Ignoring prevailing theory, designers did not build tracks along roads that already had a high volume of public transportation (and therefore a built-in ridership). Instead the route passed through low-density neighborhoods, went nowhere near major tourist attractions, and was badly integrated with the bus system, inspiring critics to lambaste it as a service designed for South Dade's middle class at the expense of the transit-dependent, urban-dwelling poor. Ridership figures fell far short of initial projections. The system became known as Metrofail.
Without the anticipated rail ridership to help defray costs, the county was forced to suck money away from the bus system. A promised augmentation of the bus fleet was delayed, and commissioners forged ahead with the next rail stage: Metromover.
After the downtown loop was completed in 1986, Metrorail ridership figures increased by fewer than 10,000 trips per year A at a price of an additional six million dollars per year in operational costs. (Simultaneously, bus ridership decreased by nearly 5000 trips annually.) Still, at the beginning of this decade, when the time came to build the Metromover's extensions to the Omni and Brickell, there was again little hesitation.
Among the plan's critics, however, was the transit workers' union, whose leaders argued that the money should go toward beefing up the bus system. "I think too much priority was placed on [the Metromover]," complains Eddie Talley, president of Transport Workers Union Local 291. "During the time money was allocated to the new legs, we tried to get the county to use the money to double the bus fleet as they had promised. Instead we have an expanded Metromover downtown that turned out to be a detriment to the bus system."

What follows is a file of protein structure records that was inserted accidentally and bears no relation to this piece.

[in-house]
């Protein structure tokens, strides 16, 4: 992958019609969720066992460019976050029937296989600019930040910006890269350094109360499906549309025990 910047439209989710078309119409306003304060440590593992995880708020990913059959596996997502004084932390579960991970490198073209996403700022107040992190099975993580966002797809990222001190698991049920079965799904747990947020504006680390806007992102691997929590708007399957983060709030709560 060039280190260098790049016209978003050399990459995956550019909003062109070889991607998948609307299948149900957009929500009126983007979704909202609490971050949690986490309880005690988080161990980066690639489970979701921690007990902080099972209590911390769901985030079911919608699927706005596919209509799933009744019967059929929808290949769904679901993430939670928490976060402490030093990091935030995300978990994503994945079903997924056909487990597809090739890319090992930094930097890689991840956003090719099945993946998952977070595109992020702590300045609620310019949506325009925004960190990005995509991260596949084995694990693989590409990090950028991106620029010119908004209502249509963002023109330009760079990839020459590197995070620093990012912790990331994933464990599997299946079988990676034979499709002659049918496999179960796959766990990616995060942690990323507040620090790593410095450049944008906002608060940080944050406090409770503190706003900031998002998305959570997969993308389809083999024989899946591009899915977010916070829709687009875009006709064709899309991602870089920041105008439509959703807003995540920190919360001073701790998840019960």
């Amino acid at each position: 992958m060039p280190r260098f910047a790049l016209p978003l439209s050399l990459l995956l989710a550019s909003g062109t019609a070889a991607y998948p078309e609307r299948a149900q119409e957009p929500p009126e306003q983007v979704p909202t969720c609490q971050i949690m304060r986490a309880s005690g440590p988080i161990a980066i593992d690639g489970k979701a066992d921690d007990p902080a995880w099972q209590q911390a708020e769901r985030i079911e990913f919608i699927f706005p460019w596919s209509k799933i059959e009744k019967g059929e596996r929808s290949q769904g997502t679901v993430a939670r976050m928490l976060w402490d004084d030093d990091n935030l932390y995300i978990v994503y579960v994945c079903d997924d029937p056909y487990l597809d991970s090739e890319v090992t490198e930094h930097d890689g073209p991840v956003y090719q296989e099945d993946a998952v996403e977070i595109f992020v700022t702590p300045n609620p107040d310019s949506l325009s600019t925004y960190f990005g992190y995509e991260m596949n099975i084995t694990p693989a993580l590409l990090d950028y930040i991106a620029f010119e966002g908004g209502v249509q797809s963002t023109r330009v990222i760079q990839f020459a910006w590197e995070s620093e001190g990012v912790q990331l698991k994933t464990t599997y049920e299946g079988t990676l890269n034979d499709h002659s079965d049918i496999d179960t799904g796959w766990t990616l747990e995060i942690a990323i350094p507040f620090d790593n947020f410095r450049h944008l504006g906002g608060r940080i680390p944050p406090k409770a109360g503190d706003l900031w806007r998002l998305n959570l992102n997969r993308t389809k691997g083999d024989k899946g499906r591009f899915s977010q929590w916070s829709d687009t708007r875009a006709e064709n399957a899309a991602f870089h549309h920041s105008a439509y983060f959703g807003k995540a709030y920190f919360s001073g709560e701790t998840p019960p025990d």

That vaunted bus-system augmentation never did come to be. Today the county has an operating fleet of about 600 buses, "essentially the same" number in use when Metrorail opened in 1984, according to Vernon Clarke, general superintendent of the MDTA's bus operations division. Moreover, Clarke says, at any given time about 120 of those buses are in the shop for repairs. "During the peak hours, we need to have approximately 480 to 490 buses on the road," Talley notes. "We're scraping the bottom of the barrel to get that."
The size of the fleet certainly hasn't kept pace with Dade's population, which has grown by fifteen percent since 1984. A maintenance facility built in the early Eighties to house 1500 buses has been abandoned by MDTA and is now leased to the school system for one dollar a year.
Fewer buses serving a larger and more widespread population means less-frequent service, a common complaint among riders. A 1994 MDTA report summarizing that year's schedule illuminates the problem: During peak hours, buses on no more than 26 of 72 routes ran at fifteen-minute intervals or better. On about half the routes, passengers couldn't hope for more than one bus every half an hour. Of those, at least eighteen routes required a wait of up to an hour or more. The figures haven't improved significantly since then. (By comparison, Metrorail trains run no more than twenty minutes apart -- there's a train every seven minutes during morning and afternoon rush hours -- and Metromover cars come at six-minute intervals.)